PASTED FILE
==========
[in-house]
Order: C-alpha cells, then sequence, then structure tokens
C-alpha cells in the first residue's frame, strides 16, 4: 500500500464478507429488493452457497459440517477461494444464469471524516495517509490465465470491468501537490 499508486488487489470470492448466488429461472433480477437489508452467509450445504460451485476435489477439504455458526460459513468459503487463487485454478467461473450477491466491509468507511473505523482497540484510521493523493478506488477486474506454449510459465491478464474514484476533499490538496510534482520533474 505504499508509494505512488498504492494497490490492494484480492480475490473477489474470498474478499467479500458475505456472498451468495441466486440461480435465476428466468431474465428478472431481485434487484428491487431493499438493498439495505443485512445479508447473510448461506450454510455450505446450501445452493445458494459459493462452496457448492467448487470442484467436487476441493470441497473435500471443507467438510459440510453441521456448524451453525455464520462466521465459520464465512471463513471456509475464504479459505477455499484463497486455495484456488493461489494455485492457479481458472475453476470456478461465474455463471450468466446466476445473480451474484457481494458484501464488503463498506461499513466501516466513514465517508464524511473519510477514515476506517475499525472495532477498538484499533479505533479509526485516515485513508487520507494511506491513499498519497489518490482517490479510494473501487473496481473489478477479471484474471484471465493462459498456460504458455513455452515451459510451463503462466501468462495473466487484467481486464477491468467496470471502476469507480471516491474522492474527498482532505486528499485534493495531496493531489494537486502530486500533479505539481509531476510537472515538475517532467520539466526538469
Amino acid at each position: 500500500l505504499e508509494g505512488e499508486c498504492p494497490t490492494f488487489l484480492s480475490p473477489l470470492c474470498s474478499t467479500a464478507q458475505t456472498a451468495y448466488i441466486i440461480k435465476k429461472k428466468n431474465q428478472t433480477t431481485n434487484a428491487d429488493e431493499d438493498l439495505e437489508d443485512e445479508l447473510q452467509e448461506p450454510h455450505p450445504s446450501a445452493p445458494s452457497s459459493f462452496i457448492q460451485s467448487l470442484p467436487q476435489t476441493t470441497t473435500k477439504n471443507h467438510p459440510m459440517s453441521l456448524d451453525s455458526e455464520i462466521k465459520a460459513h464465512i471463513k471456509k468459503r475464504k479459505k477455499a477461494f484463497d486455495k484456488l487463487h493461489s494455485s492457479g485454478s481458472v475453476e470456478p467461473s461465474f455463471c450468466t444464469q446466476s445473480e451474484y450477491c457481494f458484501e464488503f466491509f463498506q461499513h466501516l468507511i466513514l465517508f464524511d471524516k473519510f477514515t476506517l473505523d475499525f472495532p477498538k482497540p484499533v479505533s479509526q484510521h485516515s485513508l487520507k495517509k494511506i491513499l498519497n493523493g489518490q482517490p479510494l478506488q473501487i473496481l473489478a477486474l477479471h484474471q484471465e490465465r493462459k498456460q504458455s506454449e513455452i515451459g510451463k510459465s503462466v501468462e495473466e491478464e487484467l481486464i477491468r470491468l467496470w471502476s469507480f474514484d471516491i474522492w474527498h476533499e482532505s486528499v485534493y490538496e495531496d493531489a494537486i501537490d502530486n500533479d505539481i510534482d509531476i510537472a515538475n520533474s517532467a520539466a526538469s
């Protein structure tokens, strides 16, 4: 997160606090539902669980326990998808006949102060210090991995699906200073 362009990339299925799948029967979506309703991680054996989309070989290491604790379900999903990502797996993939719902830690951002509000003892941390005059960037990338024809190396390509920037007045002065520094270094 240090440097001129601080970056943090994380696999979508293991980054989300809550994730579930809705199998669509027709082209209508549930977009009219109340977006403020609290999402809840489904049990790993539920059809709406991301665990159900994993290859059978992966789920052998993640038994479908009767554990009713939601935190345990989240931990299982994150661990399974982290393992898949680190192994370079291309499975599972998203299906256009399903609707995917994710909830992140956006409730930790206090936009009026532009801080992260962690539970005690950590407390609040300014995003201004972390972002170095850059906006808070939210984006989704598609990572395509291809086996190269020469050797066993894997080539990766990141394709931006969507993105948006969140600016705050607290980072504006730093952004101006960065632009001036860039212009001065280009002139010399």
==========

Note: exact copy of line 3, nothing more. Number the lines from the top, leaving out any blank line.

C-alpha cells in the first residue's frame, strides 16, 4: 500500500464478507429488493452457497459440517477461494444464469471524516495517509490465465470491468501537490 499508486488487489470470492448466488429461472433480477437489508452467509450445504460451485476435489477439504455458526460459513468459503487463487485454478467461473450477491466491509468507511473505523482497540484510521493523493478506488477486474506454449510459465491478464474514484476533499490538496510534482520533474 505504499508509494505512488498504492494497490490492494484480492480475490473477489474470498474478499467479500458475505456472498451468495441466486440461480435465476428466468431474465428478472431481485434487484428491487431493499438493498439495505443485512445479508447473510448461506450454510455450505446450501445452493445458494459459493462452496457448492467448487470442484467436487476441493470441497473435500471443507467438510459440510453441521456448524451453525455464520462466521465459520464465512471463513471456509475464504479459505477455499484463497486455495484456488493461489494455485492457479481458472475453476470456478461465474455463471450468466446466476445473480451474484457481494458484501464488503463498506461499513466501516466513514465517508464524511473519510477514515476506517475499525472495532477498538484499533479505533479509526485516515485513508487520507494511506491513499498519497489518490482517490479510494473501487473496481473489478477479471484474471484471465493462459498456460504458455513455452515451459510451463503462466501468462495473466487484467481486464477491468467496470471502476469507480471516491474522492474527498482532505486528499485534493495531496493531489494537486502530486500533479505539481509531476510537472515538475517532467520539466526538469